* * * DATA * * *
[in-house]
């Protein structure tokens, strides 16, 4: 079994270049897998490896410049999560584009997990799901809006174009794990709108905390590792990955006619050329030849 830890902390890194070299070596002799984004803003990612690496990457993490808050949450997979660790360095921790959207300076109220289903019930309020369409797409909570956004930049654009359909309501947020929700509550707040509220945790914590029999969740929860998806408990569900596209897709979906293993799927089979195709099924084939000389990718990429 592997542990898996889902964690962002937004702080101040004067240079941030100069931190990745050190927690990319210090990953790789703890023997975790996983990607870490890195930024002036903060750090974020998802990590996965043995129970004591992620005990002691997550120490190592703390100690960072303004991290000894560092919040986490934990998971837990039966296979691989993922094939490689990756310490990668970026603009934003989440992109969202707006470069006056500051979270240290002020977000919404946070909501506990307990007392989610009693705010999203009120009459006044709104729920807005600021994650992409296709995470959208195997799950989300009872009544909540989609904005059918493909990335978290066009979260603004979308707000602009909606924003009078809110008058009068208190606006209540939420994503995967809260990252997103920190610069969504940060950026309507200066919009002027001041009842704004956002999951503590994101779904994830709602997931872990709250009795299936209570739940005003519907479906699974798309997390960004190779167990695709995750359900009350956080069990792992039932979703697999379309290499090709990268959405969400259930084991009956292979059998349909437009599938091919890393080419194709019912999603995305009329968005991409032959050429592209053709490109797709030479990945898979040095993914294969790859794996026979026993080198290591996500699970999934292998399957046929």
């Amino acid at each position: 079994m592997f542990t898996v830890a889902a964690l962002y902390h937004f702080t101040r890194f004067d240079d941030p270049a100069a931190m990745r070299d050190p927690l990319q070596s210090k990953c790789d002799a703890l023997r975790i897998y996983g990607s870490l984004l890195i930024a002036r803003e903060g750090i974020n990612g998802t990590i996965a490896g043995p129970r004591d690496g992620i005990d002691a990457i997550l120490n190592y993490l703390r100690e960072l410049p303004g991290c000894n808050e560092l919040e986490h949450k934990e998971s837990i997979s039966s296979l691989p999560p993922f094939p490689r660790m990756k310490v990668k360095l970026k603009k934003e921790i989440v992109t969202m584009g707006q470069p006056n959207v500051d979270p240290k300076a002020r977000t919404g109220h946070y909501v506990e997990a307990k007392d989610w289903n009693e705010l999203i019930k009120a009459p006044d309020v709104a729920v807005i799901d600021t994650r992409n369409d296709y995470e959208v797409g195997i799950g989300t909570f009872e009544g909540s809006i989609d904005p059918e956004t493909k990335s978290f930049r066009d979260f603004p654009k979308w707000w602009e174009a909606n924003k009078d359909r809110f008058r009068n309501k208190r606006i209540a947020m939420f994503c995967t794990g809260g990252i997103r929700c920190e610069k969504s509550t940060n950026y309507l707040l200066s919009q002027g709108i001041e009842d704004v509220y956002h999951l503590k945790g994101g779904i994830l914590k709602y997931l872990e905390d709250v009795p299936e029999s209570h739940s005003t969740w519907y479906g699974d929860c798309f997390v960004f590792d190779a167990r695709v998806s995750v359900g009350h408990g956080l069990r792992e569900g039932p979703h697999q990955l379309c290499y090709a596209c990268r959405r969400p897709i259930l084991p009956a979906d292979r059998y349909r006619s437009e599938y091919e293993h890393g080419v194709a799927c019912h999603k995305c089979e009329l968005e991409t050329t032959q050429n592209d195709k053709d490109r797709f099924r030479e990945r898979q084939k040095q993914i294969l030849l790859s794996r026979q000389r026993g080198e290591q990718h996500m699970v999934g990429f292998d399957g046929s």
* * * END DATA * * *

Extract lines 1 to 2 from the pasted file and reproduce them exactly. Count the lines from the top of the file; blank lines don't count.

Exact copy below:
[in-house]
């Protein structure tokens, strides 16, 4: 079994270049897998490896410049999560584009997990799901809006174009794990709108905390590792990955006619050329030849 830890902390890194070299070596002799984004803003990612690496990457993490808050949450997979660790360095921790959207300076109220289903019930309020369409797409909570956004930049654009359909309501947020929700509550707040509220945790914590029999969740929860998806408990569900596209897709979906293993799927089979195709099924084939000389990718990429 592997542990898996889902964690962002937004702080101040004067240079941030100069931190990745050190927690990319210090990953790789703890023997975790996983990607870490890195930024002036903060750090974020998802990590996965043995129970004591992620005990002691997550120490190592703390100690960072303004991290000894560092919040986490934990998971837990039966296979691989993922094939490689990756310490990668970026603009934003989440992109969202707006470069006056500051979270240290002020977000919404946070909501506990307990007392989610009693705010999203009120009459006044709104729920807005600021994650992409296709995470959208195997799950989300009872009544909540989609904005059918493909990335978290066009979260603004979308707000602009909606924003009078809110008058009068208190606006209540939420994503995967809260990252997103920190610069969504940060950026309507200066919009002027001041009842704004956002999951503590994101779904994830709602997931872990709250009795299936209570739940005003519907479906699974798309997390960004190779167990695709995750359900009350956080069990792992039932979703697999379309290499090709990268959405969400259930084991009956292979059998349909437009599938091919890393080419194709019912999603995305009329968005991409032959050429592209053709490109797709030479990945898979040095993914294969790859794996026979026993080198290591996500699970999934292998399957046929």